Page 105 - Jewish Book Annual Volume 18

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9 3
L
e v y
— A
b r a h a m
G
e ig e r
to write a history of the Karaites, and though he never did so,
it led him to study and write about the differences between the
Sadducees and Pharisees. He saw the latter as the people, na-
tionalist and progressive, aristocrats of learning and piety; the
former as aristocrats by birth, literalists and unprogressive. Out
of this work grew the JZWL mentioned above and his
Judaism
and its H istory
(1864-71). During his brief tenure as professor
at the newly established
Hochschule
in Berlin, he delivered a
course of lectures on “Introduction to the Science of Judaism” and
on “Introduction to the Bible.” These represent his ideas of
the development of Israel’s religion and, together with the
Urschrift,
have exercised a profound influence on Jewish studies.
Geiger has been corrected in many places and his explanations
often are no longer tenable. It is, however, generally accepted
today that the text of the Bible is almost impossible to recover
in the original, that it has been deliberately changed to meet
doctrinal exigencies, that the ideas it proclaims have had a his-
tory of growth and transformation, and so on. It is remarkable,
with the comparatively small scientific apparatus Geiger had,
how often he was correct, how much he discovered that was new,
and how many fresh directions for research he could point to.
While his scholarly stature has increased over the years, his
theological impact has perhaps waned. Few will any longer deny
him as a reformer, or to the Jewish people, the right to adjust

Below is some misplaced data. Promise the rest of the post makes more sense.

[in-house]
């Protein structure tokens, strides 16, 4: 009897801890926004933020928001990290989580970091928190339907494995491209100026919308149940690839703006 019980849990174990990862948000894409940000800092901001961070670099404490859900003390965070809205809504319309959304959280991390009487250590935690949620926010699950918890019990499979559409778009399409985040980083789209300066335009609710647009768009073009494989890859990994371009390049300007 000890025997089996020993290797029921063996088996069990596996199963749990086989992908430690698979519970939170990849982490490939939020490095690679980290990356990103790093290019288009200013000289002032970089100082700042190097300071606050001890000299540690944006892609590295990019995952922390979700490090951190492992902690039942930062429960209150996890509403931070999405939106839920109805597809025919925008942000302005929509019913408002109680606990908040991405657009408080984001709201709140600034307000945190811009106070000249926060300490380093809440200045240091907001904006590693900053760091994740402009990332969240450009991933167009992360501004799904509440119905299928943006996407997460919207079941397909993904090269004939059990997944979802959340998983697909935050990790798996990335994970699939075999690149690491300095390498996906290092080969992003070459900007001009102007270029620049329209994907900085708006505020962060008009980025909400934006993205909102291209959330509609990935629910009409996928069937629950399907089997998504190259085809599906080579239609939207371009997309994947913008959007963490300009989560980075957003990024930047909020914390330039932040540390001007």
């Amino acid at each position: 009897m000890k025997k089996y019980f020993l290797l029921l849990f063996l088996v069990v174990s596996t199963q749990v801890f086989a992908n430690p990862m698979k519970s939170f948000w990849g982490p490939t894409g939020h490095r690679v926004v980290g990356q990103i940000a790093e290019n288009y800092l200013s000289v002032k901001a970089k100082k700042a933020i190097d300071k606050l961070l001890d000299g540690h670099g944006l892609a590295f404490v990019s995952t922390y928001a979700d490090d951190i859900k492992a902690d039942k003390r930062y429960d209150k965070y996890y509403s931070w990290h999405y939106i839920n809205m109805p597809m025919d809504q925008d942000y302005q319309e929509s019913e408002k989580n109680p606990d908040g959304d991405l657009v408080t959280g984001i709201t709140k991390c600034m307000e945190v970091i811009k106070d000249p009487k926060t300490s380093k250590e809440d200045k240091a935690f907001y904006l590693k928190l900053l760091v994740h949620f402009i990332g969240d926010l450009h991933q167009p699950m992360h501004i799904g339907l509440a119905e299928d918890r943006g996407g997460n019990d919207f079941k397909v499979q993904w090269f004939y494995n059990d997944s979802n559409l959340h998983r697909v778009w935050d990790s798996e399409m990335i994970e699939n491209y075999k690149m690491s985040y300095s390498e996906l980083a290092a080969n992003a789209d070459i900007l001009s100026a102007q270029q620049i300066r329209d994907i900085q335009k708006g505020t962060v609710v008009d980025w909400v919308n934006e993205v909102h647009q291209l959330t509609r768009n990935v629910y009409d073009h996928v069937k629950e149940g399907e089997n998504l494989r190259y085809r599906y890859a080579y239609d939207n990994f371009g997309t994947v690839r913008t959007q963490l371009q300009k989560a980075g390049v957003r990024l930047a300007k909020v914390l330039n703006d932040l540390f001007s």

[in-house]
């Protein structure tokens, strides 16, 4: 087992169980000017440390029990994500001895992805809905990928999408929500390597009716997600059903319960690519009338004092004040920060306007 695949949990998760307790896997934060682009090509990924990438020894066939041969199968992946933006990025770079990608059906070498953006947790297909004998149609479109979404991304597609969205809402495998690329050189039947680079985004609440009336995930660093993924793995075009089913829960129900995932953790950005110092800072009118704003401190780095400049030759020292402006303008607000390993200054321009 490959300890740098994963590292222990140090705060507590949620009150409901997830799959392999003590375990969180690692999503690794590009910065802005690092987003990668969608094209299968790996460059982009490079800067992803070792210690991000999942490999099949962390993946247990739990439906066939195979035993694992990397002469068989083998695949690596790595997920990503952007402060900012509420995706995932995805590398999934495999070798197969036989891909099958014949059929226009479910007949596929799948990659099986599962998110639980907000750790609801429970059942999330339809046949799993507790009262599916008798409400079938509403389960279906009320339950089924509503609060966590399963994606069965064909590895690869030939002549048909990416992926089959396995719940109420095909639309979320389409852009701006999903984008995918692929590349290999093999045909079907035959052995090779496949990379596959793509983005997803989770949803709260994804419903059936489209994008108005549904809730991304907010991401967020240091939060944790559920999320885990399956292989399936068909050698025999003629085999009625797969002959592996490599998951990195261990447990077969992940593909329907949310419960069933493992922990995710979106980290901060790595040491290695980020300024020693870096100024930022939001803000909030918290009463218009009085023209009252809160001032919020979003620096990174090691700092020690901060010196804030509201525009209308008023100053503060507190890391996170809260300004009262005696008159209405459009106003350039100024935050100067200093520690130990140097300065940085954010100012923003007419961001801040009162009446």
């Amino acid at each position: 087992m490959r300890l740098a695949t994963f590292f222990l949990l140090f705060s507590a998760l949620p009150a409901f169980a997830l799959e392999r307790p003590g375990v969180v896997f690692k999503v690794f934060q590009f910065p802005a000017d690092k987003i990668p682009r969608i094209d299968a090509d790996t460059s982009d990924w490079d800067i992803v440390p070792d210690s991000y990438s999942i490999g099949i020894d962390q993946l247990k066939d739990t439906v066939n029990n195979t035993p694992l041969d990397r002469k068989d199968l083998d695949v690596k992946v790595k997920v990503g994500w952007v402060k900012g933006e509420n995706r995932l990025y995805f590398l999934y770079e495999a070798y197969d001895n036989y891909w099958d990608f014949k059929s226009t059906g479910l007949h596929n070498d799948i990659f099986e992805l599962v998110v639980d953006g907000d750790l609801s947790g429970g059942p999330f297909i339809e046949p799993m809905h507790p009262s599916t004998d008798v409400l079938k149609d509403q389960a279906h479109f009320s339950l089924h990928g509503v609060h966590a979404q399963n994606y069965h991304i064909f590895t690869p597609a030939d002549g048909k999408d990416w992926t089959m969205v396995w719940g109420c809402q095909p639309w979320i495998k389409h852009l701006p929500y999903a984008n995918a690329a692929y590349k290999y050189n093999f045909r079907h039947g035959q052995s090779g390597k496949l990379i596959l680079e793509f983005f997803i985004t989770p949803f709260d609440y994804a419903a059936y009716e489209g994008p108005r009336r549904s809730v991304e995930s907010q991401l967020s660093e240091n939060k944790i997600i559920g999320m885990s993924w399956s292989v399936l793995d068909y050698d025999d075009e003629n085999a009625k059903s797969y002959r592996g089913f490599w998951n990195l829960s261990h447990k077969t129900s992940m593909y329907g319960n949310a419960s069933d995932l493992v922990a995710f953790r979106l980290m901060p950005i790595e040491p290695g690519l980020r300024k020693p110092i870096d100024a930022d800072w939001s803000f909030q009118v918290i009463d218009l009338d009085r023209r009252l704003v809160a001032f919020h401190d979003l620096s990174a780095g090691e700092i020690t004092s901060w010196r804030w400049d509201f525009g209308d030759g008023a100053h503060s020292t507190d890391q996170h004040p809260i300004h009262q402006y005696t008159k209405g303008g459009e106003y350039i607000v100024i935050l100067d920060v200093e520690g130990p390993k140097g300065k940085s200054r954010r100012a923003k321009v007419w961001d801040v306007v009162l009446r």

their religion to life—that is his victory and his abiding contribu-
tion. His weakness lay in his theological narrowness, or perhaps
in his too broad a conception of Jewish theology in identifying
it with religion in general, i.e., the fatherhood of God and broth-
erhood of man. Schechter is, however, both incorrect and unkind
when he delineates Geiger’s religion “the species of divinity
preached by the Broad Church.” Geiger was never a humanist or
a secularist, Jewish national or other. His theology may have con-
sisted of fine slogans and subtle rhetoric, but he himself was a
proud Jew who always identified himself with his people, even
when he mistakenly reduced Judaism to ideas and abjured all
national specificities. He believed his universalistic and ethical
outlook had captured the purest essence of Judaism, and so of
religion itself, and this he wanted to preserve.
After all is said and done, we must recognize Geiger as a
titan of the spirit and of the mind. He pointed the way to mod-
ernity and to honest investigation; he even succeeded in saving
the Jew for himself, preventing him from assimilating complete-
ly or deserting. What he failed to understand was that we are a
historic people, with a determined will to survive as such; that
our expression of religion did not, in spite of its high moral at-
tainment, stop with prophetism or reduce itself to an ethical
monotheism. The nationalistic component, however this may
be defined and whatever name we give it, race, people or denom­